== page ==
Professor of Cellular Neurophysiology, Professor Arthur Butt from the School of Pharmacy and Biomedical Sciences has been awarded a grant from the Medical Research Council (MRC) to research the critical function of Kir4.1 for the life-long generation of oligodendrocytes and myelin in contribution to the maintenance of a healthy aging brain.
The massive computing power of the brain depends on the insulation of nerve cell connections with myelin sheaths, by cells known as oligodendrocytes. Bundles of these 'myelinated' connections form the white matter that is very prominent in the human cortex. The loss of myelin is a feature of multiple neuropathologies, most notably Multiple Sclerosis and other demyelinating diseases.
However, myelin loss is also important in the poor clinical outcomes of cerebral palsy, stroke, and traumatic injury. Importantly, oligodendrocytes are continuously being lost and regenerated from a pool of stem cells in the brain, called oligodendrocyte progenitor cells (OPCs). These regenerative processes are essential for the life-long maintenance of myelin and for repair of myelin following damage. The failure or impairment of repair results in the loss of myelin and can have devastating effects on brain function.
Professor Arthur Butt and his research team have identified a key factor that is essential for oligodendrocyte generation, known as Kir4.1 channels. The aim of this project is to determine the mechanisms by which Kir4.1 in OPCs controls the life-long generation of oligodendrocytes and myelin and maintenance of a healthy ageing brain.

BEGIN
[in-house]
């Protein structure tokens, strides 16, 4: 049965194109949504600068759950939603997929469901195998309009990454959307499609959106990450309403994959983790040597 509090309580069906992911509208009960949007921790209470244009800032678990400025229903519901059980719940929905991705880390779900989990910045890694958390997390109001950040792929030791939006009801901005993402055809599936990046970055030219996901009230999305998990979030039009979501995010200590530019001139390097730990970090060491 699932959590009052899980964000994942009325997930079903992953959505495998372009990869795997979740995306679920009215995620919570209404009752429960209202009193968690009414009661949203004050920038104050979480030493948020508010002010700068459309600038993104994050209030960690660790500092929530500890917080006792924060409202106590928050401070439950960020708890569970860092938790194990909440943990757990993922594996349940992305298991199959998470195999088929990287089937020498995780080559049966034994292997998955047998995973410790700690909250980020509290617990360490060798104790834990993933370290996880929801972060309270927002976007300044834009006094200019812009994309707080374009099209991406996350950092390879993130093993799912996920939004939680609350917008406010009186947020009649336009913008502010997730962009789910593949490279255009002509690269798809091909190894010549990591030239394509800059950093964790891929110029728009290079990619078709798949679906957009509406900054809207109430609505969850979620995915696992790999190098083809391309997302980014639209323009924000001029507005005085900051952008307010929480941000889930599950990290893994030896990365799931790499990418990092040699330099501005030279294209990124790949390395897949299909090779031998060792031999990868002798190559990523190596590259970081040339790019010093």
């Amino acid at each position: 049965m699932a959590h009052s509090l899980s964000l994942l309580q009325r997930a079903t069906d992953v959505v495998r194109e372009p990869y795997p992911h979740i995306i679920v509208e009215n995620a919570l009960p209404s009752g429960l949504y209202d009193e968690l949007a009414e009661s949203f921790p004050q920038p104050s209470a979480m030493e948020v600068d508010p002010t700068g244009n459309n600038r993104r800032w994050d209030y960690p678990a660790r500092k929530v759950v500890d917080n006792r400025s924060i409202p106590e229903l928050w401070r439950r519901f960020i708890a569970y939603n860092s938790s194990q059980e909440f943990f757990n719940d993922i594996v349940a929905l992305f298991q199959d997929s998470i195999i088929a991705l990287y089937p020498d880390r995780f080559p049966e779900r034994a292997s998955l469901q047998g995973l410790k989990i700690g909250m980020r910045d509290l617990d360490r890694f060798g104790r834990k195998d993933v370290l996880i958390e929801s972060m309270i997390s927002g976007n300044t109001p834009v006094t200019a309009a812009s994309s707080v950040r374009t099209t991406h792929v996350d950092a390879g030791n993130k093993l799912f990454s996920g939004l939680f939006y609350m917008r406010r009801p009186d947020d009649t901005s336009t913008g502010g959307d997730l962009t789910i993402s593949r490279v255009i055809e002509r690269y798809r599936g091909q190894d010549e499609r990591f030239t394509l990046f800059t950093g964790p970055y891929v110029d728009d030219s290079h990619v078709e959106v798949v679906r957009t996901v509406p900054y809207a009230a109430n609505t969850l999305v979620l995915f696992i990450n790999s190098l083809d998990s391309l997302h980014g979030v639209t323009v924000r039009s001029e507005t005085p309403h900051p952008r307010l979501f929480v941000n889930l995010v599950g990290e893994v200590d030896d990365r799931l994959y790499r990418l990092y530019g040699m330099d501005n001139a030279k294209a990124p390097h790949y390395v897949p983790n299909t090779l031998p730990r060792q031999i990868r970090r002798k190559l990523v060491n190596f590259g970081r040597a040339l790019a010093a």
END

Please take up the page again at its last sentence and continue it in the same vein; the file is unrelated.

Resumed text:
This will provide new knowledge on the mechanisms controlling the generation of myelin and how this may go wrong in pathology and may ultimately lead to the identification of new cellular targets for protecting myelin and preserving a healthy brain.
In addition to the MRC grant, Arthur has also recently published a high profile paper in the journal PLoSBiol about a study funded by the Biotechnology and Biological Sciences Research Council (BBSRC) and the MS Society UK. The study focuses on on identifying drugs for brain repair in PLOS Biology. Read the paper here: http://journals.plos.org/plosbiology/article?id=10.1371/journal.pbio.2000698